Natural polymers are hugely versatile and fully recyclable
The greatest plus with regard to the sustainability of the new material becomes obvious when the products made from it reach the end of their life: The cellulose composite material is fully recyclable and generates no waste. In the DITF laboratories, PURCELL-based products have been recycled up to four times and processed into new composite materials. The product properties have not deteriorated under laboratory conditions. "We have already simulated ageing and found no loss in quality. However, we still need to investigate how the material behaves under real environmental conditions after ten, fifteen years,” says Hermanutz. The recycled material can be reused or composted, and thus reintroduced into the material cycle. But there is another interesting possibility: the cellulose material can be mechanically crushed and processed into fish food. "The material is guaranteed free of microplastics and fish will eat it in the same way as they do conventional plant residues," says Hermanutz.
In the medium and long term, the new material can help counteract the increasing waste problem associated with composites. Around 250,000 tonnes of fibre glass-reinforced plastic waste that cannot be recycled are currently produced each year in Germany alone. At the moment, glass fibre-reinforced plastic waste is simply burned and the glass fibre content used as a cement additive after combustion. "The blades of wind turbines, for example, are made of glass fibre-reinforced plastic. Funding is expiring for more and more wind turbines, which means that many can then no longer be operated economically. They will be dismantled, and huge quantities of glass fibre-reinforced plastic waste will accumulate, further aggravating the problem of non-recyclable waste,” says Hermanutz. He hopes that PURCELL and the resulting materials will provide a technically comparable and sustainable alternative to glass fibre-reinforced plastics.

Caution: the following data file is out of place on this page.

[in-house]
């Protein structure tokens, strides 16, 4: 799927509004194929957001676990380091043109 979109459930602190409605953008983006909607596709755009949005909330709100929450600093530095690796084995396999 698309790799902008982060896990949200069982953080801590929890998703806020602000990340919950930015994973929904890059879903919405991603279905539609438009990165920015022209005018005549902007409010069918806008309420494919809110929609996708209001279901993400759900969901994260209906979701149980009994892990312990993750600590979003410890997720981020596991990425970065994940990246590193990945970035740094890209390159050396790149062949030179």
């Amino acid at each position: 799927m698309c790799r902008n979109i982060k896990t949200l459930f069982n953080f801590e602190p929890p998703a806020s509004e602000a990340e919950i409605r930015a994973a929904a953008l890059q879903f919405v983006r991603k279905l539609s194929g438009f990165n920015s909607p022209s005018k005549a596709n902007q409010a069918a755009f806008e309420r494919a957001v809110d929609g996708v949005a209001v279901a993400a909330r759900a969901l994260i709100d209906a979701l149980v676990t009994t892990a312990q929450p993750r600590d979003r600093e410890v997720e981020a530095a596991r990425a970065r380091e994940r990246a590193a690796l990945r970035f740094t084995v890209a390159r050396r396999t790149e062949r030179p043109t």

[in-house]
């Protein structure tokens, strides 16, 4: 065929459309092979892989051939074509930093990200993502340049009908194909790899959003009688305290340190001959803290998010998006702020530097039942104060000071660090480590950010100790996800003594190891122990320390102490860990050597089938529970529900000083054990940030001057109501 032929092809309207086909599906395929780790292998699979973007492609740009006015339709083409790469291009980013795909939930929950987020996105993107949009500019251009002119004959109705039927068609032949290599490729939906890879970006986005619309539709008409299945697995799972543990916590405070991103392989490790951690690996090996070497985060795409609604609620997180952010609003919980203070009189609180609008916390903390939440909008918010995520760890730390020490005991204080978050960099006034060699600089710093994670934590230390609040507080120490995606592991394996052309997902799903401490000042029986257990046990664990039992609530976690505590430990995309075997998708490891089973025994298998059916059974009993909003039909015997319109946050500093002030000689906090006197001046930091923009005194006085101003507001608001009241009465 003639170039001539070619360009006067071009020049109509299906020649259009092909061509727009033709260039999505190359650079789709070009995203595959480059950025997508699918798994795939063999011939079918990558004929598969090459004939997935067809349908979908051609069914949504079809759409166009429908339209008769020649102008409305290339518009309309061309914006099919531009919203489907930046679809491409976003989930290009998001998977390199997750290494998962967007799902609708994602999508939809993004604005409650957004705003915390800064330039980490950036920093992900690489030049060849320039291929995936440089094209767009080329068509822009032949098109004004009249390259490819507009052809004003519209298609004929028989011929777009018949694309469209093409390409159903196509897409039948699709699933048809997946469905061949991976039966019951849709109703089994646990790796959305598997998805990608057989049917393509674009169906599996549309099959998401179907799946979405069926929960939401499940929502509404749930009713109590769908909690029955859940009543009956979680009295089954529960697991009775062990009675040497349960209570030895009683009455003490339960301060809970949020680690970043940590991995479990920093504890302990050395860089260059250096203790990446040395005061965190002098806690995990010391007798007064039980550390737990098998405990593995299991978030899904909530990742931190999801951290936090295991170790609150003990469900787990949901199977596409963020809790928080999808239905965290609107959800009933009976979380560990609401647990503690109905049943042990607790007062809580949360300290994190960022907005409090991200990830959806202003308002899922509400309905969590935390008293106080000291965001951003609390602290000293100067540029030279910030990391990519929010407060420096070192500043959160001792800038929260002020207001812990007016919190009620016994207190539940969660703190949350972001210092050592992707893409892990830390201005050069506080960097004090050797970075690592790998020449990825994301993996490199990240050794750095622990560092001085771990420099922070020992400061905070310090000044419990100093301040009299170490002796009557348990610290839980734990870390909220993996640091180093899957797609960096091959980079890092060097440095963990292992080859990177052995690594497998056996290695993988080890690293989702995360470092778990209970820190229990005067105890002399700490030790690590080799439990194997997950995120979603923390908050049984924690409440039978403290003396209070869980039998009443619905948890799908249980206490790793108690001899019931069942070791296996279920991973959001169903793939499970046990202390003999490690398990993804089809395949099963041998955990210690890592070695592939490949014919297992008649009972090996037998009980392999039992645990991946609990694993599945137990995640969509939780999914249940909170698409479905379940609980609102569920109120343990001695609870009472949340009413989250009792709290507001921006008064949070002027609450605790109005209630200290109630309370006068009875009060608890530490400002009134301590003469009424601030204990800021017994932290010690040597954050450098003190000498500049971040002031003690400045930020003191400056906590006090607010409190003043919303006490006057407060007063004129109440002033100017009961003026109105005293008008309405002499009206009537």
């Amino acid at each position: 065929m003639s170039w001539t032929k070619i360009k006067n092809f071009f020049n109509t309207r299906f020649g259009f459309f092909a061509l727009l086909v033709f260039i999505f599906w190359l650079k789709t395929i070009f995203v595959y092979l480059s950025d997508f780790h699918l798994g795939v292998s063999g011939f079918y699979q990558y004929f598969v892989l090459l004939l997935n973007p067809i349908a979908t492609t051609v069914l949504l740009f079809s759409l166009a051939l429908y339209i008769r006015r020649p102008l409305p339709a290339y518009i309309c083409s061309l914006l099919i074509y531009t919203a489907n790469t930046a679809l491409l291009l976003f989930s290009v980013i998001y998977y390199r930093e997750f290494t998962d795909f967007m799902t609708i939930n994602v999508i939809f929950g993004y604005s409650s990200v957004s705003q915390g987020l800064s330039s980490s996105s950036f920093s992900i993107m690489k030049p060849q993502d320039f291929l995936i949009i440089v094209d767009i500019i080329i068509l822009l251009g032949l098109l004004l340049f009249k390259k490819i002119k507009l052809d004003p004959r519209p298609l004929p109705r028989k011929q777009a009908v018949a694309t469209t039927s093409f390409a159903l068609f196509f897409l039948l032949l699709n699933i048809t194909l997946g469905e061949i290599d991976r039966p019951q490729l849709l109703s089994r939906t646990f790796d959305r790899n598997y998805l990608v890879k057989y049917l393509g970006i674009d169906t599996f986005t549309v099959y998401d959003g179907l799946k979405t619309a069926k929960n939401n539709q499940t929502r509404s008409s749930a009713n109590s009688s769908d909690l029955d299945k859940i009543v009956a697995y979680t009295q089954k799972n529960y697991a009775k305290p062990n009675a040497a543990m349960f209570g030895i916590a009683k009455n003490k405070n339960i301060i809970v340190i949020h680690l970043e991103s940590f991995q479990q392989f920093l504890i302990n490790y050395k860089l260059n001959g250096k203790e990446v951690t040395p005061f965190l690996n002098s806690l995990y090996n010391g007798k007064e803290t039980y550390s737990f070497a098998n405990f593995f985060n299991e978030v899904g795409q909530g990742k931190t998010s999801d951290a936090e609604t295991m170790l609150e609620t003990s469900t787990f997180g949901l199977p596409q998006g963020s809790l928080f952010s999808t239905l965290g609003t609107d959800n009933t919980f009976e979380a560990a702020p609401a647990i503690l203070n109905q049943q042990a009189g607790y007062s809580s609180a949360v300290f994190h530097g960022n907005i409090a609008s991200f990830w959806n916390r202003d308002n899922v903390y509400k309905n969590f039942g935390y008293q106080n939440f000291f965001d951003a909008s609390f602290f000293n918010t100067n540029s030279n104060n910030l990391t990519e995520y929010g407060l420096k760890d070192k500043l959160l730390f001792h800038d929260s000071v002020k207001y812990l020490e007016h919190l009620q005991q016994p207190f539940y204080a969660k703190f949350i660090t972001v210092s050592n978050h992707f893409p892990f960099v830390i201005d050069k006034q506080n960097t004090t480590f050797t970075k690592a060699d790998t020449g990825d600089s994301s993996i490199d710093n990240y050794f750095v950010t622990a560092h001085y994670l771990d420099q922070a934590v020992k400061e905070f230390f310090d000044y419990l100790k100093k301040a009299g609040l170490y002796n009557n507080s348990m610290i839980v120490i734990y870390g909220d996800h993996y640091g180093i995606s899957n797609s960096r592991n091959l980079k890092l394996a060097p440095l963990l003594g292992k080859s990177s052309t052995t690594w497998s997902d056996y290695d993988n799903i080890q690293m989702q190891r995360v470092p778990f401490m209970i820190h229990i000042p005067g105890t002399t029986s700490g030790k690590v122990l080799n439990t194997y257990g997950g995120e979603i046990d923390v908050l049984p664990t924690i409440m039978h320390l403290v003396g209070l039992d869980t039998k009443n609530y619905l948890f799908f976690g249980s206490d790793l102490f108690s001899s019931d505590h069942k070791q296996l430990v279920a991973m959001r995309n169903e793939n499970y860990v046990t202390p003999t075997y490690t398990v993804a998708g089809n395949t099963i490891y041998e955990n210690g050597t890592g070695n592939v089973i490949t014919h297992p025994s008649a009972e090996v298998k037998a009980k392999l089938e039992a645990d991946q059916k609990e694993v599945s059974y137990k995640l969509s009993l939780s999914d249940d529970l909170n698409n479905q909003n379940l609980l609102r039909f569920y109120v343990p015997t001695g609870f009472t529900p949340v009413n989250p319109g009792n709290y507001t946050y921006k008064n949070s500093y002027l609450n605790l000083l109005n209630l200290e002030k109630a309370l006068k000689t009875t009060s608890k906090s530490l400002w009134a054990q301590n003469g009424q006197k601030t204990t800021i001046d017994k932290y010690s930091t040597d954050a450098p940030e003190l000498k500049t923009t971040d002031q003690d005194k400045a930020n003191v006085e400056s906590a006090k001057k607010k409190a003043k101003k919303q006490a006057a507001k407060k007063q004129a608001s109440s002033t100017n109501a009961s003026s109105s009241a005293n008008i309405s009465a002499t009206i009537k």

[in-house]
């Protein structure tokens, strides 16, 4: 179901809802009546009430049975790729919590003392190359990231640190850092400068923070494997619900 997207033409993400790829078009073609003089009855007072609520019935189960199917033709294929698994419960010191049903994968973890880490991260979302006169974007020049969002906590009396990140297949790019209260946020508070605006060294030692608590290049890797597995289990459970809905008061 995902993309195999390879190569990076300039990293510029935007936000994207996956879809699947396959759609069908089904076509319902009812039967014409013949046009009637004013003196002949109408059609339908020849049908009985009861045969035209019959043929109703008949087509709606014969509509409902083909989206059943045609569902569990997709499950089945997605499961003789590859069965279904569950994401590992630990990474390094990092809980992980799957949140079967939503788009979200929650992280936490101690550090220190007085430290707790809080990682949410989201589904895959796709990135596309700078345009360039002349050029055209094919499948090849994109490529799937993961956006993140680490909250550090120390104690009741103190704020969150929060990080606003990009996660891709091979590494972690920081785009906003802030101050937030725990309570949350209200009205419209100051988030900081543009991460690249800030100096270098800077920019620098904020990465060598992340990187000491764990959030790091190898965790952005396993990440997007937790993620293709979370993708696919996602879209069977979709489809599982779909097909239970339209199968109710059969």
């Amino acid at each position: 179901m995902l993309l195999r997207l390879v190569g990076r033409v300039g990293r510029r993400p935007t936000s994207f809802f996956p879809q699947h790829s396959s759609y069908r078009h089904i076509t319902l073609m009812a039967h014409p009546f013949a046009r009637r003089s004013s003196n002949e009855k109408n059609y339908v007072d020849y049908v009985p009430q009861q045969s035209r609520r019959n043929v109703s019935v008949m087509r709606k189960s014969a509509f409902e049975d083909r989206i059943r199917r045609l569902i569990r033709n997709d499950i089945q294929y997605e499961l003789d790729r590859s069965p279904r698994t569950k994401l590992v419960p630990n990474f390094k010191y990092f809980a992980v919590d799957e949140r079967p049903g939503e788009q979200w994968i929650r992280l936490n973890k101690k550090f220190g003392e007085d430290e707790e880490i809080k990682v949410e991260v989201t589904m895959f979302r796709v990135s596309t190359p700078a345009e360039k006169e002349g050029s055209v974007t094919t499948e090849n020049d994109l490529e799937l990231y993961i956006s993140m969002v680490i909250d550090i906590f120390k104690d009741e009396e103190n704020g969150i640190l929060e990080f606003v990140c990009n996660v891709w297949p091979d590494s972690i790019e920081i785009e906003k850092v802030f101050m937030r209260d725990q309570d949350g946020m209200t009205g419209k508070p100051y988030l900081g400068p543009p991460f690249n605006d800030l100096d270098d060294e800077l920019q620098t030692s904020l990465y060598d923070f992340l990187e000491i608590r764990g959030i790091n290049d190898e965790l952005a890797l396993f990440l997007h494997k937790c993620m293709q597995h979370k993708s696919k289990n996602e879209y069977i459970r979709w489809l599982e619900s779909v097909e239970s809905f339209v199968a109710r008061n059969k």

Despite the excellent prospects the new material (still) has some limitations. Pure cellulose material is not suitable when high-strength, structural components are required, for example for producing car bodies, "That's why we've developed a hybrid material with a 30 percent carbon content. This has the required strength and rigidity,” says Hermanutz. However, not every conceivable product requires maximum strength. In such cases, hemp and flax can be used as raw materials for composite materials. Hemp and flax plants naturally possess fibres of very different thicknesses and lengths. That's why hemp and flax cannot be used to produce high-strength products. The material can, however, be pressed into excellent mats, which can be used as rear car seats, for example. But that's not all. In principle, any cellulose fibre, no matter which raw material is used and in which mixture, can be woven, knitted or otherwise processed into textile, for example for use in building interiors.